This activity is part of the Menacing Microbes unit.
Unit Driving Question: How does a community get ready for an outbreak?
Lesson Driving Question: How do diseases spread?
1. Discuss ways to stop the spread of disease in a community.
Reflecting on the work done in the last activity, Analyzing Disease Outbreaks, have students answer the following questions in their project groups:
- What disease maps did they analyze with four-level analysis?
- What actions might need to be taken to stop the spread of the diseases on those maps?
- Who would need to be involved in those actions?
2. Map the route of Patient Zero through the course of a day to track the spread of disease.
To kick off this activity:
- Inform students that they are going to use maps to record pathways of microbial disease transmission and learn the impact of one infected person’s behavior on the community.
- Introduce the term, patient zero, and add to the word wall started at the beginning of the unit.
- Provide students with a copy of the community map mark up.
- Go over the directions on the community map for labeling the route and other important moments on the map as a class.
- Explain to students that they will be marking the map to indicate disease transmission points if Patient Zero was infected with their focal disease.
Conduct the Activity:
- Read the story of Patient Zero aloud to the class.
- As you read the story, have students trace the route of their patient through the community.
- Pause after each section to allow students to trace Patient Zero’s route on the community map.
- After Patient Zero’s route has been mapped, have students use their disease profile and the directions from the map to indicate moments of possible transmission of their disease on the map.
3. Identify steps that Patient Zero could have taken to prevent the spread of disease.
- In their project groups, ask students to respond to the following question: What could Patient Zero have done differently to stop the spread of disease? (Possible answers: wash hands, stay inside, wear bug repellant, wear long sleeves and pants)
- Have groups share with the rest of the class the following information:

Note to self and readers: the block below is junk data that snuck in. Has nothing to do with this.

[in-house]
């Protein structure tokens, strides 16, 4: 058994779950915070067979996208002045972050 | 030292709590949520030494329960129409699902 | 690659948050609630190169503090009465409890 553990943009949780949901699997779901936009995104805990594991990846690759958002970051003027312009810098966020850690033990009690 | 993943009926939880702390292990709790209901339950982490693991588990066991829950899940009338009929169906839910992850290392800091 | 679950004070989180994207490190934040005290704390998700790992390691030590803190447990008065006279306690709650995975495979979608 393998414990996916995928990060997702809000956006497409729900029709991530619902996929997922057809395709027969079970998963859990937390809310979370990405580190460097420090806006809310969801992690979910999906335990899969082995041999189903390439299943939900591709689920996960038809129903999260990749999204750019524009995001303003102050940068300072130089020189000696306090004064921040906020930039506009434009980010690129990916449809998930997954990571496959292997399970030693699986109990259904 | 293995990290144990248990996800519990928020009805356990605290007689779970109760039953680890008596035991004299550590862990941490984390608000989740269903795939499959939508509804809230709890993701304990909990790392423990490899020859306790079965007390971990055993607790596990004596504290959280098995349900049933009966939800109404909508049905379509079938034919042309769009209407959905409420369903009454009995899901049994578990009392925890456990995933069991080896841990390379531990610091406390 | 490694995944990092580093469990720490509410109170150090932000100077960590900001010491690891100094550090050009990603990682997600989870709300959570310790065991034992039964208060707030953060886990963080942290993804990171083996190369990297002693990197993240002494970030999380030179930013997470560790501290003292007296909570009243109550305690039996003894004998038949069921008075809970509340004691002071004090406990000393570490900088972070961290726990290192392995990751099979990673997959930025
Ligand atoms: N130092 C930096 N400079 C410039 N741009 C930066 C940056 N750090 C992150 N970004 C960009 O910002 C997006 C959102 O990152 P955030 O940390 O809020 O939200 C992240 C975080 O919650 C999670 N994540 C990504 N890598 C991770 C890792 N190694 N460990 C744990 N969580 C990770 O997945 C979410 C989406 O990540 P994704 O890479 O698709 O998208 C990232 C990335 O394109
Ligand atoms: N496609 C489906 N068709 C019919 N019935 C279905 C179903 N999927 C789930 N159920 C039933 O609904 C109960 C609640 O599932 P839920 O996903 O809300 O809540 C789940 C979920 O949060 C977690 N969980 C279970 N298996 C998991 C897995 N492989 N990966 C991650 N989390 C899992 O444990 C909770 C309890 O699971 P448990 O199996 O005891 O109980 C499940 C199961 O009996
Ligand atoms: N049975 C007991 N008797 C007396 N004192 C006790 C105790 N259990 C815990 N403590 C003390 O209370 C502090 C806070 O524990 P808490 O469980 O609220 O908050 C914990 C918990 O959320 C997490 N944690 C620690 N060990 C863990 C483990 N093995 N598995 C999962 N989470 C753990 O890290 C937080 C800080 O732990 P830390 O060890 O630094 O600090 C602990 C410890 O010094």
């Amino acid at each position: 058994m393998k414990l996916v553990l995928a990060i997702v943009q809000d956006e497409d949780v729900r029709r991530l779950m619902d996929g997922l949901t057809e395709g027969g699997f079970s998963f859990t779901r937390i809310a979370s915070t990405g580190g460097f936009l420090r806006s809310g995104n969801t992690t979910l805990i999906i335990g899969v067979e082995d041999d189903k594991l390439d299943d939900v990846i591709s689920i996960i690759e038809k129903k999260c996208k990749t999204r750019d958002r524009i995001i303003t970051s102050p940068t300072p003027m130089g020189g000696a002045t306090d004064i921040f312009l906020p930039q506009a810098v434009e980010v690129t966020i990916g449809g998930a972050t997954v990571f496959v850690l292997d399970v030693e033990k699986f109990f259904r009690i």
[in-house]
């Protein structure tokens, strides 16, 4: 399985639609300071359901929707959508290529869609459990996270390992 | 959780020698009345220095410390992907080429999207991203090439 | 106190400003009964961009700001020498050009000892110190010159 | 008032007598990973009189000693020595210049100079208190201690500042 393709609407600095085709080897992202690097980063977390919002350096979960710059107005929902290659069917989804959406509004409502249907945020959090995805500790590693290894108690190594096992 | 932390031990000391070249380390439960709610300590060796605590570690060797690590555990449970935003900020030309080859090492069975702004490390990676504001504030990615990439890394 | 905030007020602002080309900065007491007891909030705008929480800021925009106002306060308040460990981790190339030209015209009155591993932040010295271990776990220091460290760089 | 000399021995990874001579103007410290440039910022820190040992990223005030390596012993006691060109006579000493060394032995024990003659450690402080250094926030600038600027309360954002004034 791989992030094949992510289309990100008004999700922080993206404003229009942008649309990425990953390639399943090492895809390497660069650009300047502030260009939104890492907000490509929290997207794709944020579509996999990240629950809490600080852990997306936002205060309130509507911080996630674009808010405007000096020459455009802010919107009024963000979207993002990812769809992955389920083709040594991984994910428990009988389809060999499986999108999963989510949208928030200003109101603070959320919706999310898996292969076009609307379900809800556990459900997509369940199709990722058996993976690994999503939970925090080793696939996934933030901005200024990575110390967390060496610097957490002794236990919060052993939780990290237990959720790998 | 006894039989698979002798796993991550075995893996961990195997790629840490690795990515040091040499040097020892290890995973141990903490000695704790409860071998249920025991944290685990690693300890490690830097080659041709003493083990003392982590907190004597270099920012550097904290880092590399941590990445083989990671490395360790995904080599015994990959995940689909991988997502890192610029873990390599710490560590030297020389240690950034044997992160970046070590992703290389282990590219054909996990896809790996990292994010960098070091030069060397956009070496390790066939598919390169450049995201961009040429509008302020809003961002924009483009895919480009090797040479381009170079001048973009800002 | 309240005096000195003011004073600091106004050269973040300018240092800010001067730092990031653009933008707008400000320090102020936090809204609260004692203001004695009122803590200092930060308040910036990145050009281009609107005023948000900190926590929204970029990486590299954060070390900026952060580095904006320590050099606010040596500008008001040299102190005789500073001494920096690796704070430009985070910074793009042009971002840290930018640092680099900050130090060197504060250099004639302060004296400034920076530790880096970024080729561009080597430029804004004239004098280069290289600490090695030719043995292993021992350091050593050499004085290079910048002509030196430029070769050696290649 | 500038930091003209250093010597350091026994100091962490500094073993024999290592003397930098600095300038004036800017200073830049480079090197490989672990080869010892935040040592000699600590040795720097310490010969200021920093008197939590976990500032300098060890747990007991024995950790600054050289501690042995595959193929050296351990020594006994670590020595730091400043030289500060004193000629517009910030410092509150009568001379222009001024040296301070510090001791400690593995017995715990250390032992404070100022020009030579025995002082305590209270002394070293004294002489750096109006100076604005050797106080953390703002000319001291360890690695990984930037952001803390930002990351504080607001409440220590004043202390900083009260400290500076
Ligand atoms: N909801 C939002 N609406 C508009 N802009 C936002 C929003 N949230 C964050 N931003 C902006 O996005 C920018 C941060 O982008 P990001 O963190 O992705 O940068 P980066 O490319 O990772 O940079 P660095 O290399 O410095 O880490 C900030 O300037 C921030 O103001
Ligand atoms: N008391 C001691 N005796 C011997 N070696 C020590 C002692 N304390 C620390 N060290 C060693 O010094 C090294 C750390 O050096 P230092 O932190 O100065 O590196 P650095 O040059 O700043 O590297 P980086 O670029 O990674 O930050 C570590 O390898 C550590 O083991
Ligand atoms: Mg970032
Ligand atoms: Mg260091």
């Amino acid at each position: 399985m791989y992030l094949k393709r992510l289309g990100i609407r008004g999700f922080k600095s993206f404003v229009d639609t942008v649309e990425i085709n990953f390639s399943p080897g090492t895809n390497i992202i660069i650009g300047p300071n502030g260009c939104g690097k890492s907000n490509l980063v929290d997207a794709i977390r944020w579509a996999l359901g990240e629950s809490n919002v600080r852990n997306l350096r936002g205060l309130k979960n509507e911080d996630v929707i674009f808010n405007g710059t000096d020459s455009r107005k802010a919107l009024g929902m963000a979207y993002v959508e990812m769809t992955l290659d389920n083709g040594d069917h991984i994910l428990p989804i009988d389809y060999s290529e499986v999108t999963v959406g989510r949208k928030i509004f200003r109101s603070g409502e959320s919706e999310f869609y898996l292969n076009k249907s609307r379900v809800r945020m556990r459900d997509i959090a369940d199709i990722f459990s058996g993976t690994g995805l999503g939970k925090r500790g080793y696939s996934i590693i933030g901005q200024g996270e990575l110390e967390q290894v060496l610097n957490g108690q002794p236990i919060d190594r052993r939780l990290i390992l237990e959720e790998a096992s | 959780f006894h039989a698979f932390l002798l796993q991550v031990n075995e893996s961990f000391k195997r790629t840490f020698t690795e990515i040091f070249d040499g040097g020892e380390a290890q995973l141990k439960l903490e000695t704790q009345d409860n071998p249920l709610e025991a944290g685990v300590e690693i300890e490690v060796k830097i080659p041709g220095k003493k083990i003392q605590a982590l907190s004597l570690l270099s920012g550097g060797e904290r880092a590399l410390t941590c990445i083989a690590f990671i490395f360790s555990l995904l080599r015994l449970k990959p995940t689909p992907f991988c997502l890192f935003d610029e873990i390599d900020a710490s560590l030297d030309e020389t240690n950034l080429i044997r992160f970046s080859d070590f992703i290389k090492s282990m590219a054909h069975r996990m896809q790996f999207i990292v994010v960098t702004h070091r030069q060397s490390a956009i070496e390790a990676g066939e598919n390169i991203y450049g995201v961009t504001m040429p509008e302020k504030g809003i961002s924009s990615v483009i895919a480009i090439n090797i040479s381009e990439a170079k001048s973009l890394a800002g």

- Their focal disease
- Methods of transmission
- Two ways that Patient Zero could have prevented the spread of disease to others
Have students turn in an Exit Ticket with the answers to the following:
- What is the name of your focal disease?
- What is the method of transmission?
- Who else was likely infected by Patient Zero?
Subjects & Disciplines
- Social Studies
- Project-based learning
- Cooperative learning
- Hands-on learning
Critical Thinking Skills
Connections to National Standards, Principles, and Practices
Common Core State Standards for English Language Arts & Literacy
- CCSS.ELA-LITERACY.RH.6-8.7: Integrate visual information (e.g., in charts, graphs, photographs, videos, or maps) with other information in print and digital texts.
What You’ll Need
The resources are also available at the top of the page.
- Internet Access: Required
- Heterogeneous grouping
- Homogeneous grouping
- Large-group learning
- Small-group learning
- Small-group work
Spatial thinking is an important skill for understanding geography and the world we live in. Geoscience requires knowledge of spatial representations and relationships. A map is an essential tool for communicating geographic information and representing spatial thinking. When people think with maps, they become equipped to visualize the world around them and solve problems related to human interactions with the world.
harmful condition of a body part or organ.
sudden occurrence or rapid increase.
person identified as the first carrier of a contagious disease in an outbreak of related cases.
path or way.
when disease-causing germs pass from an infected person to a healthy person.